How to Manage Public Works like Google: Using OKR and a Capital Plan

You may have heard of a management tool called OKR, which is used by many large companies across various industries – from tech to retail – for tracking objectives and results. These companies include Google, Walmart, LinkedIn, Facebook, Uber and many others.

What is OKR?

OKR stands for “Objectives and Key Results” and is an agile, metrics-driven approach to tracking progress toward an organization’s objectives. These objectives have a time span that can be defined for whatever intervals make sense: monthly, quarterly, annually or even longer term.

Venture capitalist John Doerr, one of the earliest investors in Google, brought this methodology with him after learning it from Andy Grove at Intel. What makes this simple management practice effective, according to Grove, is that you can impartially reflect on your work and confidently answer whether or not you have completed your task.

If the notion of using OKRs to track your own public works organization’s objectives is intriguing, then read on for an example of how you can track OKRs for your asset management and capital improvement plans.

Objectives encourage the use of the SMART model as a best practice.

SMART stands for:

          Specific

          Measurable

          Attainable

          Relevant

          Time-bound

Part 1: Setting Up the OKR

In your enterprise asset management system, create a new objective and give it an Objective ID and description. It is a good idea to use a coding convention for the IDs. For example, to better keep track of objectives by budget year you can start with the year, and optionally the quarter, followed by a classification of your choosing. It also helps to elaborate in the comment section, if provided.

For example, let’s imagine that a city parks department is creating objectives for Q4 of 2018, and one of the objectives is to continue to renovate aging parks facilities to better comply with the Americans with Disabilities Act (ADA).

We will use an Objective ID of 2018-Q4-OKR-ADA and we will assign three measurable tasks to help us meet this objective. Each task will follow a similar coding for the Objective ID to make them easier to find and organize:

          2018-Q4-OKR-ADA-1: Add wheelchair ramps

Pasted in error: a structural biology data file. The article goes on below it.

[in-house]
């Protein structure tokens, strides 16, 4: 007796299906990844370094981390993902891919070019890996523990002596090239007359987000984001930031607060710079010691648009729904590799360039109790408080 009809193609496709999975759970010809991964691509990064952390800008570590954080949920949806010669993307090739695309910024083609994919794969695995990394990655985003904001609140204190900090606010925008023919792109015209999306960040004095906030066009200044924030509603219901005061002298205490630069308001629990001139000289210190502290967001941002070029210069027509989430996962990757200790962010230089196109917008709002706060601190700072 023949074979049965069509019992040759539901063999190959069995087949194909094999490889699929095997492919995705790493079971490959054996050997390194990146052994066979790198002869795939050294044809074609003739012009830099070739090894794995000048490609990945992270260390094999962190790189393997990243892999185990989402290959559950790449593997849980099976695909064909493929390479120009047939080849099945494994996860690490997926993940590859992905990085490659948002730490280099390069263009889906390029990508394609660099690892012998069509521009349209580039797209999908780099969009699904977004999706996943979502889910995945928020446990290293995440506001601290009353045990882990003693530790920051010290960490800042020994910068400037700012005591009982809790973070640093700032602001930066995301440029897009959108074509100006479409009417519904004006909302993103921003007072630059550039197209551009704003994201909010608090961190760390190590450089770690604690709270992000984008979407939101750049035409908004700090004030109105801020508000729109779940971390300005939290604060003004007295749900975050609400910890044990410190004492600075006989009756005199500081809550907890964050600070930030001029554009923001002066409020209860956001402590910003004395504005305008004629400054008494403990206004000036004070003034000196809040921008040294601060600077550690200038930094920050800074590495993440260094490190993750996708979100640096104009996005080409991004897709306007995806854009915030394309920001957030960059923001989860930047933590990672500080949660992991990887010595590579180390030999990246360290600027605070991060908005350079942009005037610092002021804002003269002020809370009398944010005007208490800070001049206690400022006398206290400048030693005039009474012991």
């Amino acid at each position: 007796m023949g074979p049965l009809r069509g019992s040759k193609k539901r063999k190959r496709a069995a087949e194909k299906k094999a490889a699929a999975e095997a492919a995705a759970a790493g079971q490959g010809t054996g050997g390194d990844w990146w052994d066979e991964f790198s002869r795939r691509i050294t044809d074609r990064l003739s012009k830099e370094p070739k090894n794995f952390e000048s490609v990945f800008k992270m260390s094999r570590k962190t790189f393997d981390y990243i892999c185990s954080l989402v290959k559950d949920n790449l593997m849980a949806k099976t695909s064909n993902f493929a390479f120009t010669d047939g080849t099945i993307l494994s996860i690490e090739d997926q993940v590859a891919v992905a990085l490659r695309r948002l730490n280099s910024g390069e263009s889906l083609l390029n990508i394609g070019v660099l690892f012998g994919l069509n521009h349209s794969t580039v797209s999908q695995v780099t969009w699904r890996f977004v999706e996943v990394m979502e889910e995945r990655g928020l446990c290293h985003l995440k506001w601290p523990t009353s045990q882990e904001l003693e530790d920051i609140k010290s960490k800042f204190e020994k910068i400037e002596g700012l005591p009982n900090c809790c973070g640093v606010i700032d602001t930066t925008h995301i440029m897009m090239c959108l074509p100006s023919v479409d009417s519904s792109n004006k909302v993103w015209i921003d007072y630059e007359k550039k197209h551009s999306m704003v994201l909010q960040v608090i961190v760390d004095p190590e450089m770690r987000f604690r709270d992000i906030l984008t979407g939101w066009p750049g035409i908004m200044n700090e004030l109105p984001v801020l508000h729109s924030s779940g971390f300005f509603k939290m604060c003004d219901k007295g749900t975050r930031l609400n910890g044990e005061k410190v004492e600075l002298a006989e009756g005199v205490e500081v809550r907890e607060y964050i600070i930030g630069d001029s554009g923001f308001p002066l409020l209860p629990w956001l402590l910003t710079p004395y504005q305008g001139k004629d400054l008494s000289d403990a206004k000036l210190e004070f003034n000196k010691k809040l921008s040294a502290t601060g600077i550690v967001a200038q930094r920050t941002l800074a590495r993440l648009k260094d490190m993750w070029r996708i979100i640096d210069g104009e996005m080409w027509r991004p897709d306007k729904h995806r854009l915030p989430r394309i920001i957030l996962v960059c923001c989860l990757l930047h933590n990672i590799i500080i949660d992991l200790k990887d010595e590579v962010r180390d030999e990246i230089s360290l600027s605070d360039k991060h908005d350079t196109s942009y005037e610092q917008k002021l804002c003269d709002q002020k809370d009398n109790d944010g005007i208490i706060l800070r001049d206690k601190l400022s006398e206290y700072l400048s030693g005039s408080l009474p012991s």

2018-Q4-OKR-ADA-2: Replace non-ADA catch basin covers

          2018-Q4-OKR-ADA-3: Install accessible kiosks

Make sure to regularly save this new objective so that you can use it when you need to, like for capital planning!

OKR Public Works

Part 2: Integrating the OKR with Your Capital Plan

Now that you have created an objective with some tasks, you may want to assign it to a capital plan. Capital plans are generally used to organize and track capital projects, but how you use them is really up to you.

If you haven’t already, create a capital plan!

This is where the Objective ID from earlier comes into play – make sure to link the plan and OKR together by using the same ID!

Note: you can use a 0-1 scale (as is typical for OKRs) but you don’t have to. Technically, you can even exceed 100% for “stretch objectives” if you like, but this is not usually recommended because a main component of OKR is that you should usually be hitting about 60-70% of your targets – the idea being that if you hit 100% then your targets were too easy, and you may be missing out on opportunities to push your organization to grow. In this example, 40% of facilities already have wheelchair ramps, and the maximum target is 100% of facilities.

Set a reasonable target date – in this case, the end of 2018 Q4. Then, make sure to save your work along with its updated current values.

Part 3: Managing OKR Progress

As you make progress toward objectives you should keep track of each task through your software system, so that you can see the overall objective and objective progress.

You can also add as many objectives to a plan as you like.

That’s it – now you are managing your public works department’s objectives the way that Google does!

AssetWorks Enterprise Asset Management (EAM) was designed with public works and parks planning in mind! In fact, EAM even possesses a Capital Planning Portal, Goals Gadget and other powerful tools that can help you make the most of your processes – including developing and tracking OKRs! EAM also fully integrates with Esri GIS and AssetWorks FleetFocus fleet management software, so none of your assets are left behind.

Want to see OKR creation firsthand with EAM? Simply request a free, custom demo below!

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2018-12-17T15:45:47-04:00